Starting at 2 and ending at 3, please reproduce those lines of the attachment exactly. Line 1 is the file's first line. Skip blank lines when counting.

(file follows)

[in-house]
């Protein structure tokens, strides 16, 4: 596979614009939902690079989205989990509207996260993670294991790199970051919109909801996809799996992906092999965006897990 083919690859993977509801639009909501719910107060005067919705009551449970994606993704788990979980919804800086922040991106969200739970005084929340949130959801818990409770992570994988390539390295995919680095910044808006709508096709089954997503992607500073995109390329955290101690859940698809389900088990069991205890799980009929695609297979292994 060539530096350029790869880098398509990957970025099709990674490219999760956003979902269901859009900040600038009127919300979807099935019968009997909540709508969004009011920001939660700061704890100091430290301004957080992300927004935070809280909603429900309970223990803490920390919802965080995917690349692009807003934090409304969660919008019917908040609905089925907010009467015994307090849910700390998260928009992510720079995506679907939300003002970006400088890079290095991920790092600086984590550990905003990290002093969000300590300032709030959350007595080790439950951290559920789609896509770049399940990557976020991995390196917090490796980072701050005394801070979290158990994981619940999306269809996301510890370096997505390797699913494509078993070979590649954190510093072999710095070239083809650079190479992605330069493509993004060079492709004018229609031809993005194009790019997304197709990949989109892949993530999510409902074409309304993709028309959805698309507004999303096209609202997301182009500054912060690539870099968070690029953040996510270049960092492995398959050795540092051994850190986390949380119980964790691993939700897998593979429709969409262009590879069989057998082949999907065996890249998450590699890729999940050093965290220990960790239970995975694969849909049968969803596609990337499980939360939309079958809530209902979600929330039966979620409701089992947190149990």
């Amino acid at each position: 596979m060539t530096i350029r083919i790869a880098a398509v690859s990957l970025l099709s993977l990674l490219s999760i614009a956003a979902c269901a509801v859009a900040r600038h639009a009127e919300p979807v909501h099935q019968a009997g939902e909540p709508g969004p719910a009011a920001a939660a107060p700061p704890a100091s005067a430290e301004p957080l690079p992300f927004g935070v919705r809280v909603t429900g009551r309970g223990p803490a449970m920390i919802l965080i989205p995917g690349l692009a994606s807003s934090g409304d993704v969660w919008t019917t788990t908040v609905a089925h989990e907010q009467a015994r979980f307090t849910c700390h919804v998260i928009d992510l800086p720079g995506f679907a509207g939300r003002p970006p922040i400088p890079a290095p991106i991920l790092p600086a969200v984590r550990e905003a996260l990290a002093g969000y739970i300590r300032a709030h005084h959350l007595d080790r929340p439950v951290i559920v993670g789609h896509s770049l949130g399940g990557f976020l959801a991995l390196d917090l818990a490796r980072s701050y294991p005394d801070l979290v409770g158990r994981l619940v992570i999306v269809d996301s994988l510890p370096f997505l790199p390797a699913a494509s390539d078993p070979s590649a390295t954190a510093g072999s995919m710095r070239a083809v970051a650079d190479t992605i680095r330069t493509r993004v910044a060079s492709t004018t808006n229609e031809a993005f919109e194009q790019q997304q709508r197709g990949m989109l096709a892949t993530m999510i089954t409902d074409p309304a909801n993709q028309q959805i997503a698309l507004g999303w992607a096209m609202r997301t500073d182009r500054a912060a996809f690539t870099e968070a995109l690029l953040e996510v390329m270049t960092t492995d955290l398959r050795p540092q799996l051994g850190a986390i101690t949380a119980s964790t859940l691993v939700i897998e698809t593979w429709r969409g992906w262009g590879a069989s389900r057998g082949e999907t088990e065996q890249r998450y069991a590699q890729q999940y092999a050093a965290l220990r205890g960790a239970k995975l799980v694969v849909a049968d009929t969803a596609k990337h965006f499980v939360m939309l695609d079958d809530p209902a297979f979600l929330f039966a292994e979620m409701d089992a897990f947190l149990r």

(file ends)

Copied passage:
């Protein structure tokens, strides 16, 4: 596979614009939902690079989205989990509207996260993670294991790199970051919109909801996809799996992906092999965006897990 083919690859993977509801639009909501719910107060005067919705009551449970994606993704788990979980919804800086922040991106969200739970005084929340949130959801818990409770992570994988390539390295995919680095910044808006709508096709089954997503992607500073995109390329955290101690859940698809389900088990069991205890799980009929695609297979292994 060539530096350029790869880098398509990957970025099709990674490219999760956003979902269901859009900040600038009127919300979807099935019968009997909540709508969004009011920001939660700061704890100091430290301004957080992300927004935070809280909603429900309970223990803490920390919802965080995917690349692009807003934090409304969660919008019917908040609905089925907010009467015994307090849910700390998260928009992510720079995506679907939300003002970006400088890079290095991920790092600086984590550990905003990290002093969000300590300032709030959350007595080790439950951290559920789609896509770049399940990557976020991995390196917090490796980072701050005394801070979290158990994981619940999306269809996301510890370096997505390797699913494509078993070979590649954190510093072999710095070239083809650079190479992605330069493509993004060079492709004018229609031809993005194009790019997304197709990949989109892949993530999510409902074409309304993709028309959805698309507004999303096209609202997301182009500054912060690539870099968070690029953040996510270049960092492995398959050795540092051994850190986390949380119980964790691993939700897998593979429709969409262009590879069989057998082949999907065996890249998450590699890729999940050093965290220990960790239970995975694969849909049968969803596609990337499980939360939309079958809530209902979600929330039966979620409701089992947190149990």
């Amino acid at each position: 596979m060539t530096i350029r083919i790869a880098a398509v690859s990957l970025l099709s993977l990674l490219s999760i614009a956003a979902c269901a509801v859009a900040r600038h639009a009127e919300p979807v909501h099935q019968a009997g939902e909540p709508g969004p719910a009011a920001a939660a107060p700061p704890a100091s005067a430290e301004p957080l690079p992300f927004g935070v919705r809280v909603t429900g009551r309970g223990p803490a449970m920390i919802l965080i989205p995917g690349l692009a994606s807003s934090g409304d993704v969660w919008t019917t788990t908040v609905a089925h989990e907010q009467a015994r979980f307090t849910c700390h919804v998260i928009d992510l800086p720079g995506f679907a509207g939300r003002p970006p922040i400088p890079a290095p991106i991920l790092p600086a969200v984590r550990e905003a996260l990290a002093g969000y739970i300590r300032a709030h005084h959350l007595d080790r929340p439950v951290i559920v993670g789609h896509s770049l949130g399940g990557f976020l959801a991995l390196d917090l818990a490796r980072s701050y294991p005394d801070l979290v409770g158990r994981l619940v992570i999306v269809d996301s994988l510890p370096f997505l790199p390797a699913a494509s390539d078993p070979s590649a390295t954190a510093g072999s995919m710095r070239a083809v970051a650079d190479t992605i680095r330069t493509r993004v910044a060079s492709t004018t808006n229609e031809a993005f919109e194009q790019q997304q709508r197709g990949m989109l096709a892949t993530m999510i089954t409902d074409p309304a909801n993709q028309q959805i997503a698309l507004g999303w992607a096209m609202r997301t500073d182009r500054a912060a996809f690539t870099e968070a995109l690029l953040e996510v390329m270049t960092t492995d955290l398959r050795p540092q799996l051994g850190a986390i101690t949380a119980s964790t859940l691993v939700i897998e698809t593979w429709r969409g992906w262009g590879a069989s389900r057998g082949e999907t088990e065996q890249r998450y069991a590699q890729q999940y092999a050093a965290l220990r205890g960790a239970k995975l799980v694969v849909a049968d009929t969803a596609k990337h965006f499980v939360m939309l695609d079958d809530p209902a297979f979600l929330f039966a292994e979620m409701d089992a897990f947190l149990r």